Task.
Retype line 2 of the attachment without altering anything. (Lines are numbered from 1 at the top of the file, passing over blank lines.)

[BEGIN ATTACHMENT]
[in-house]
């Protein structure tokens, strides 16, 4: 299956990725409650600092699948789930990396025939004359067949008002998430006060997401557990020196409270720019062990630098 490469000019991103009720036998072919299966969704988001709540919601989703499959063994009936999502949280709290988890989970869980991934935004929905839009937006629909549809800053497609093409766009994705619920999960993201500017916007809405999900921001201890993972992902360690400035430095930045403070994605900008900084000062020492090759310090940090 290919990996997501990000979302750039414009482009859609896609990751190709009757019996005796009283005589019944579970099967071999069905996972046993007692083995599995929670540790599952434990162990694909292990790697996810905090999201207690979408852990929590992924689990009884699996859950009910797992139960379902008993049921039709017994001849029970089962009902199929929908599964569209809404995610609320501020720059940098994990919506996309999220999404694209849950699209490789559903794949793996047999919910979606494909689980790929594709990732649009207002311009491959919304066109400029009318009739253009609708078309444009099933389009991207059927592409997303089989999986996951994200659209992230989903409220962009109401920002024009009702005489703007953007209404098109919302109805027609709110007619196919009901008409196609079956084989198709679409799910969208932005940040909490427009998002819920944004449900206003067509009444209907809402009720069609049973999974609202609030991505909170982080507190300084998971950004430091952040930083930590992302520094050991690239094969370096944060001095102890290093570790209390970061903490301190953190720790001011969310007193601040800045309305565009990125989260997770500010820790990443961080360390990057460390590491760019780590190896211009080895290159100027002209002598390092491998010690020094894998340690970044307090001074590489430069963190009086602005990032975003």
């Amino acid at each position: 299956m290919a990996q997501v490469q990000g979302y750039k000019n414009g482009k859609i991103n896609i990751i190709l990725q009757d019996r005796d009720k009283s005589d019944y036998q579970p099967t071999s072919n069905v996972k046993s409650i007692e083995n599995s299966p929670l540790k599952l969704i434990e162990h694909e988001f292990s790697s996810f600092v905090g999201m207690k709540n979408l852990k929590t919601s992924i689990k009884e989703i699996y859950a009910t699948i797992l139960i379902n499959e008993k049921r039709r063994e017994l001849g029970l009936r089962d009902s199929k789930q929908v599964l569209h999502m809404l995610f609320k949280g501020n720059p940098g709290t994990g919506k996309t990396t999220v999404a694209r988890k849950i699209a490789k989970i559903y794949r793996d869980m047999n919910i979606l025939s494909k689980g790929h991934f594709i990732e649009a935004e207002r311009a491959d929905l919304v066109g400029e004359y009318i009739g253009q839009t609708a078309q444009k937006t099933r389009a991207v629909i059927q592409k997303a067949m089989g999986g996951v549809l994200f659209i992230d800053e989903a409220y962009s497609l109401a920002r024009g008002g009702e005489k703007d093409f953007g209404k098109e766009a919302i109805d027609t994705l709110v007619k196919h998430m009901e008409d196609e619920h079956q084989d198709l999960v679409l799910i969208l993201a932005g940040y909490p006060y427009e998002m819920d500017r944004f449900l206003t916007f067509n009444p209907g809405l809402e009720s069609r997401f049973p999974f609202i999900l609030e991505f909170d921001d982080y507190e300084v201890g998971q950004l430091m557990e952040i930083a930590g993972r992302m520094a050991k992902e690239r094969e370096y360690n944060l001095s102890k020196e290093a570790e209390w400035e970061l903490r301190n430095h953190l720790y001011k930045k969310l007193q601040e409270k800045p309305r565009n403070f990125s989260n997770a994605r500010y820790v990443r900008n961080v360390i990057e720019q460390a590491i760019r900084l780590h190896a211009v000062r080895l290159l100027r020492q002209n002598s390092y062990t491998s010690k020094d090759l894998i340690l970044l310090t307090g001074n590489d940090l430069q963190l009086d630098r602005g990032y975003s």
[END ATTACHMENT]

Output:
């Protein structure tokens, strides 16, 4: 299956990725409650600092699948789930990396025939004359067949008002998430006060997401557990020196409270720019062990630098 490469000019991103009720036998072919299966969704988001709540919601989703499959063994009936999502949280709290988890989970869980991934935004929905839009937006629909549809800053497609093409766009994705619920999960993201500017916007809405999900921001201890993972992902360690400035430095930045403070994605900008900084000062020492090759310090940090 290919990996997501990000979302750039414009482009859609896609990751190709009757019996005796009283005589019944579970099967071999069905996972046993007692083995599995929670540790599952434990162990694909292990790697996810905090999201207690979408852990929590992924689990009884699996859950009910797992139960379902008993049921039709017994001849029970089962009902199929929908599964569209809404995610609320501020720059940098994990919506996309999220999404694209849950699209490789559903794949793996047999919910979606494909689980790929594709990732649009207002311009491959919304066109400029009318009739253009609708078309444009099933389009991207059927592409997303089989999986996951994200659209992230989903409220962009109401920002024009009702005489703007953007209404098109919302109805027609709110007619196919009901008409196609079956084989198709679409799910969208932005940040909490427009998002819920944004449900206003067509009444209907809402009720069609049973999974609202609030991505909170982080507190300084998971950004430091952040930083930590992302520094050991690239094969370096944060001095102890290093570790209390970061903490301190953190720790001011969310007193601040800045309305565009990125989260997770500010820790990443961080360390990057460390590491760019780590190896211009080895290159100027002209002598390092491998010690020094894998340690970044307090001074590489430069963190009086602005990032975003």